This paper views hiring as a contextual bandit problem: to find the best workers over time, firms must balance “exploitation” (selecting from groups with proven track records) with “exploration” (selecting from under-represented groups to learn about quality). Yet modern hiring algorithms, based on “supervised learning” approaches, are designed solely for exploitation. Instead, we build a resume screening algorithm that values exploration by evaluating candidates according to their statistical upside potential. Using data from professional services recruiting within a Fortune 500 firm, we show that this approach improves the quality (as measured by eventual hiring rates) of candidates selected for an interview, while also increasing demographic diversity, relative to the firm's existing practices. The same is not true for traditional supervised learning based algorithms, which improve hiring rates but select far fewer Black and Hispanic applicants. In an extension, we show that exploration-based algorithms are also able to learn more effectively about simulated changes in applicant hiring potential over time. Together, our results highlight the importance of incorporating exploration in developing decision-making algorithms that are potentially both more efficient and equitable.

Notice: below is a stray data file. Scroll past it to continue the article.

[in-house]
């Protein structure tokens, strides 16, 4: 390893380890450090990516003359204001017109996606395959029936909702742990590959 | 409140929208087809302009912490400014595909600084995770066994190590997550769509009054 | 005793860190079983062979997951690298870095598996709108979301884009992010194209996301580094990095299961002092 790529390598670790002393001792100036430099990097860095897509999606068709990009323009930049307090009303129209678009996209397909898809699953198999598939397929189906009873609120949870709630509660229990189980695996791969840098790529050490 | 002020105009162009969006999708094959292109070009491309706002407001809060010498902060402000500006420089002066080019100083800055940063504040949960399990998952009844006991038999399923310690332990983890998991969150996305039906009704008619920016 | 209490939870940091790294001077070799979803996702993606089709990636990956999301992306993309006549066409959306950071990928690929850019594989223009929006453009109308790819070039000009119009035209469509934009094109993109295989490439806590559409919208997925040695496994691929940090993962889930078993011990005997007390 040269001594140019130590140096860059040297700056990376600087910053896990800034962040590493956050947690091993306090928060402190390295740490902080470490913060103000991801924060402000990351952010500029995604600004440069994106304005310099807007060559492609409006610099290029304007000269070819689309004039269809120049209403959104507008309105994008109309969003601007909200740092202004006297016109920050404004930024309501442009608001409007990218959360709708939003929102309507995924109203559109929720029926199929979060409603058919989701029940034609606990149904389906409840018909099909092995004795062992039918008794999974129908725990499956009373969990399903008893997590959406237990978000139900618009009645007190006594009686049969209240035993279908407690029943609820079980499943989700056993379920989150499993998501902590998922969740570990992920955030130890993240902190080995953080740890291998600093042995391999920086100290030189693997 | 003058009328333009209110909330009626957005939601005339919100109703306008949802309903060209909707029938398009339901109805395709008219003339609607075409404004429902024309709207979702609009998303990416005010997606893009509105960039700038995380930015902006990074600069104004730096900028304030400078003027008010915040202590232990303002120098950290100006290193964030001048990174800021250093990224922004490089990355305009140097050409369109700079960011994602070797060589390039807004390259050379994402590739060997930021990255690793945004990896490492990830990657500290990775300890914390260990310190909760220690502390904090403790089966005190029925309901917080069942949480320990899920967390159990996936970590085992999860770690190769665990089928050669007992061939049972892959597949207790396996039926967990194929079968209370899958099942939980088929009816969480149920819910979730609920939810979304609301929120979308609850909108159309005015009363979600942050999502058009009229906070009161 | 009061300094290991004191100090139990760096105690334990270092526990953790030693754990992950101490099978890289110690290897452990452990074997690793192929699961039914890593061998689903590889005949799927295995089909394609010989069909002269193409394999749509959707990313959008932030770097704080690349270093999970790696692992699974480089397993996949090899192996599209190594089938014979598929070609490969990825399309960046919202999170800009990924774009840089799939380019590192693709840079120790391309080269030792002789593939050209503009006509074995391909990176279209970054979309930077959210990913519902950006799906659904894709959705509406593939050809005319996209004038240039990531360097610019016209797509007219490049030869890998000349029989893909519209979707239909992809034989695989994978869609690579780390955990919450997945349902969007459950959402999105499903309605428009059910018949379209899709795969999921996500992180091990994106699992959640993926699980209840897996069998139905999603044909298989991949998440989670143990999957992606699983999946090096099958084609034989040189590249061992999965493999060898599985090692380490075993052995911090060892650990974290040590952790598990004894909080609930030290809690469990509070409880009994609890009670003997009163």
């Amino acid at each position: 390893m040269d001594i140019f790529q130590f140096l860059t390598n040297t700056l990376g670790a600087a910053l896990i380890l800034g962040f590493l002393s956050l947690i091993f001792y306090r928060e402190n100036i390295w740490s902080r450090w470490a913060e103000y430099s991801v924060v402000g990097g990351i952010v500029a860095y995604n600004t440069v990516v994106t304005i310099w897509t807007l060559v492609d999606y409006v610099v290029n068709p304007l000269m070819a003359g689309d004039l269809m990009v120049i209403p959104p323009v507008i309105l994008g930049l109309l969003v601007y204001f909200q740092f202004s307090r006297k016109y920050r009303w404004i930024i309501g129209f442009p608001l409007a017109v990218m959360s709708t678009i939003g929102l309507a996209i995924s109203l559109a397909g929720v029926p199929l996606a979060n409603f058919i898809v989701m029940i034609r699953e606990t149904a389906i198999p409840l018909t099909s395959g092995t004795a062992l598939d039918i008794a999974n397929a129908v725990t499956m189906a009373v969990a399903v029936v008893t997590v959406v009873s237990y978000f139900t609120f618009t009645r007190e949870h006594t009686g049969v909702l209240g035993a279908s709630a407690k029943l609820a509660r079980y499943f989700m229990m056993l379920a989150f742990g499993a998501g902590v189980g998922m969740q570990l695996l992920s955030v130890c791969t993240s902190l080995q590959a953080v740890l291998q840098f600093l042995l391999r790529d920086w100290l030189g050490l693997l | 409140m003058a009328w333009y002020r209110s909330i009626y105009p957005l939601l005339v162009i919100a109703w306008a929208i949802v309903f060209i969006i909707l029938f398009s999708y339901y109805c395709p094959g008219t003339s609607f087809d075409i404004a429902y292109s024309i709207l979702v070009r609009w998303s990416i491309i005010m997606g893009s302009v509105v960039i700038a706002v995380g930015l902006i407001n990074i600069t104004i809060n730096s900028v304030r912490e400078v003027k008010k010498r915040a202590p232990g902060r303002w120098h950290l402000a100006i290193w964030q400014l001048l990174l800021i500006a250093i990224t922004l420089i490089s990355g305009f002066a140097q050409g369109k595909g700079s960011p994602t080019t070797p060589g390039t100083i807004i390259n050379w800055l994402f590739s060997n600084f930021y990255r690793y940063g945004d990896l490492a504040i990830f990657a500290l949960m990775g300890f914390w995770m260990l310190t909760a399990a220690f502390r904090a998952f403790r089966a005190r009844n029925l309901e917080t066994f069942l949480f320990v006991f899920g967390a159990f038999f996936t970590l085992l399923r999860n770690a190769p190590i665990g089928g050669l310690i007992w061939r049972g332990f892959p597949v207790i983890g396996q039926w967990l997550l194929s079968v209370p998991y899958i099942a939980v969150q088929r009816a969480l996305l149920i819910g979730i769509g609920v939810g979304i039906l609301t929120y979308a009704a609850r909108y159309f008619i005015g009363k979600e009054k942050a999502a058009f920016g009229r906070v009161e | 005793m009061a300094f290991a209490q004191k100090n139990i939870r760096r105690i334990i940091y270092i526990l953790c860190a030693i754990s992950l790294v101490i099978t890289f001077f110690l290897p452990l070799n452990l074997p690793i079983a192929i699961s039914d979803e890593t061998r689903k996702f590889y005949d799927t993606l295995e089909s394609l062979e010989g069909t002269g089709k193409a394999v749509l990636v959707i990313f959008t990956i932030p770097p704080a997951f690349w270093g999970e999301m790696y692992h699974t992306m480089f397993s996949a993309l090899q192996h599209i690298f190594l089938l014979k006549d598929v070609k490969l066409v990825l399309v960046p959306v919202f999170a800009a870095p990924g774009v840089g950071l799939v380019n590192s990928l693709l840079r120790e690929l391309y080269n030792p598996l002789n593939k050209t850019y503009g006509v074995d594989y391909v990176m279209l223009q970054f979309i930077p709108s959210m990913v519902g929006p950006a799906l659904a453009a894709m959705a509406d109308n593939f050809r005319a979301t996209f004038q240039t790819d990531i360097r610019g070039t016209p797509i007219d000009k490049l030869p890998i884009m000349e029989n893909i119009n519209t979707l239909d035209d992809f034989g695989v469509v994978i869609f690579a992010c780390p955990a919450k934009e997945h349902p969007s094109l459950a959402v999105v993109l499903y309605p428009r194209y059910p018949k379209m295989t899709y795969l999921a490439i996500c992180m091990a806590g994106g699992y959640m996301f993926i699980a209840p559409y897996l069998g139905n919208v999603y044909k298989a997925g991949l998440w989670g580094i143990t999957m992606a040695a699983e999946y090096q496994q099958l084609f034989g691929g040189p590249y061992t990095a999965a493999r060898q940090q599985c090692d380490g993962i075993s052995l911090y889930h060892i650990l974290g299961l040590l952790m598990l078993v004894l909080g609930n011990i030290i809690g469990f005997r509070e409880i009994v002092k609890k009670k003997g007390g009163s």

We are grateful to David Autor, Pierre Azoulay, Dan Bjorkegren, Emma Brunskill, Eleanor Dillon, Alex Frankel, Bob Gibbons, Nathan Hendren, Max Kasy, Fiona Murray, Anja Sautmann, Scott Stern, John Van Reenen, Kathryn Shaw, and various seminar participants, for helpful comments and suggestions. The content is solely the responsibility of the authors and does not necessarily represent the official views of Columbia University, MIT, or the National Bureau of Economic Research.